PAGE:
No pluralism without pussies
The Prophet Muhammad was an abhorrent camel driver. He spread his superstitions with brute force. The Koran is an indigestible book that offends common sense.
So, now we've put that down in black and white. Isn't that courageous? And don't we all have to fight for the right to be able to say such things? After all, these offensive statements about Islam are not ours, but those of Voltaire. The figurehead of the French Enlightenment expressed these opinions in a letter to Frederick the Great in 1740.
One has to wonder, however, what is actually to be gained by spouting such insults. The fact that such disparaging religious criticism, along with "blasphemy", are no longer prohibited by law in many Western countries today (and should no longer be prohibited anywhere) certainly doesn't mean that they are necessary at all times and in every conceivable form. This is the crux of the dispute that has now broken out among literary figures and intellectuals in the USA.
Six prominent writers decided not to participate in a gala put on by the authors' association PEN on Tuesday in New York where "Charlie Hebdo" was awarded a prize for freedom of expression. All six dissenters strongly condemn the terrorist attack on the editorial team of the Paris-based satirical magazine, which should be a matter of course among thinking people. But they are made uneasy by the thought of taking part in a standing ovation in evening dress for depictions of the Islamic religion's founder that display aggressiveness and a deliberate disregard for the religion’s image ban, two things they cannot accept.
The Australian writer Peter Carey, who lives in the USA, warns of self-righteousness in New York and "cultural arrogance" in France towards the large Muslim minority.
Rushdie is making a mistake
Salman Rushdie reacted promptly to the news, commenting that the six who didn't want to participate were "pussies" without character. In his correspondence with PEN, the best-selling author criticises the dissenting authors as being "horribly wrong" and speaks of the "battle against fanatical Islam", which he says must be won.
Salman Rushdie has good reasons for his stance, having lived under the shadow of a fatwa calling for his murder ever since the publication of his novel "The Satanic Verses" in 1989. But he is making a mistake, one that has once again gained prevalence in the wake of the ideology-based killings in Paris: namely, to enshrine freedom of expression as an absolute right over other basic rights in liberal societies, such as respect for the free practice of religion. The right to free speech is indeed absolute, but only to the extent that of course no expression of opinion justifies violence and terror. If, however, the defenders of this right speak only of closed ranks and the readiness to fight, they themselves risk sliding into a totalitarian rhetoric against which they were actually trying to defend liberal society.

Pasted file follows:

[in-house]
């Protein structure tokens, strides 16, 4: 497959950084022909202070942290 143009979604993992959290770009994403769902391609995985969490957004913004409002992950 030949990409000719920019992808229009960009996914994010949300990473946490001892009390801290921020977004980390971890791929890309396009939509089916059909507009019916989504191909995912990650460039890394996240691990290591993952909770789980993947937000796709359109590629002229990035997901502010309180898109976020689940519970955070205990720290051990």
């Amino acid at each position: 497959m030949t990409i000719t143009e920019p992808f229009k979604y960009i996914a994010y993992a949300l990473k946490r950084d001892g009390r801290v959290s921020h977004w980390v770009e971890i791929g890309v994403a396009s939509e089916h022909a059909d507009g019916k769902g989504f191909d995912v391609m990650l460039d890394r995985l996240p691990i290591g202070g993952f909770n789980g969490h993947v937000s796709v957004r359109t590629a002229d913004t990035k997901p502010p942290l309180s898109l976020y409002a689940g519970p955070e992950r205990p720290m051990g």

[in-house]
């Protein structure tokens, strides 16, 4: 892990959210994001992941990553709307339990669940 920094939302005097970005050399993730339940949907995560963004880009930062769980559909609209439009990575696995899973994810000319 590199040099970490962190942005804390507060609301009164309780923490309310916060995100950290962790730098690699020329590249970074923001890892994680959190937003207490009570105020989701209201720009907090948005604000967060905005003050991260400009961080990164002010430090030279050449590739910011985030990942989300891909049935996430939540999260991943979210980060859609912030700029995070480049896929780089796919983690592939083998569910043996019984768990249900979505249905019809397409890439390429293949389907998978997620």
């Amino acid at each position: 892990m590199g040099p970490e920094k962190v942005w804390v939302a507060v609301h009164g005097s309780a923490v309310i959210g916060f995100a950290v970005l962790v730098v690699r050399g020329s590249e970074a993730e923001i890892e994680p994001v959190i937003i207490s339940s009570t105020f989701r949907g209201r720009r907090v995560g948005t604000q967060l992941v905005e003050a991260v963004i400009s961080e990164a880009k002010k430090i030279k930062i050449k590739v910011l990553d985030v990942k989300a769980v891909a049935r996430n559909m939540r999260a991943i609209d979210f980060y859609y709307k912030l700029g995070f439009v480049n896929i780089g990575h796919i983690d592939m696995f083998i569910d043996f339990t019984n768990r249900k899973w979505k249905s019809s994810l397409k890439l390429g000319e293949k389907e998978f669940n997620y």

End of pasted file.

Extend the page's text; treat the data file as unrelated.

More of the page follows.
Nowadays, both critics and sympathisers of Islam can quickly end up attracting false friends. Unfortunately, not a few of those who are gathering under the banner of "freedom of expression" are in fact seeking to give a proper rebuff to Muslim immigrants in particular. In this situation, we can say that how far we can take the criticism of religion must not be influenced by the threat by radical Islamists.
At the same time, however, the substantive assessment of what the "Charlie Hebdo" artists have published must not be influenced by the fact of their murder. The fact that there are writers who insist on such differentiation and warn against demonstrative heroism is not a weakness of "the West". Even if Salman Rushdie now regrets his choice of words: without pussies there can be no pluralism.
© Suddeutsche Zeitung 2015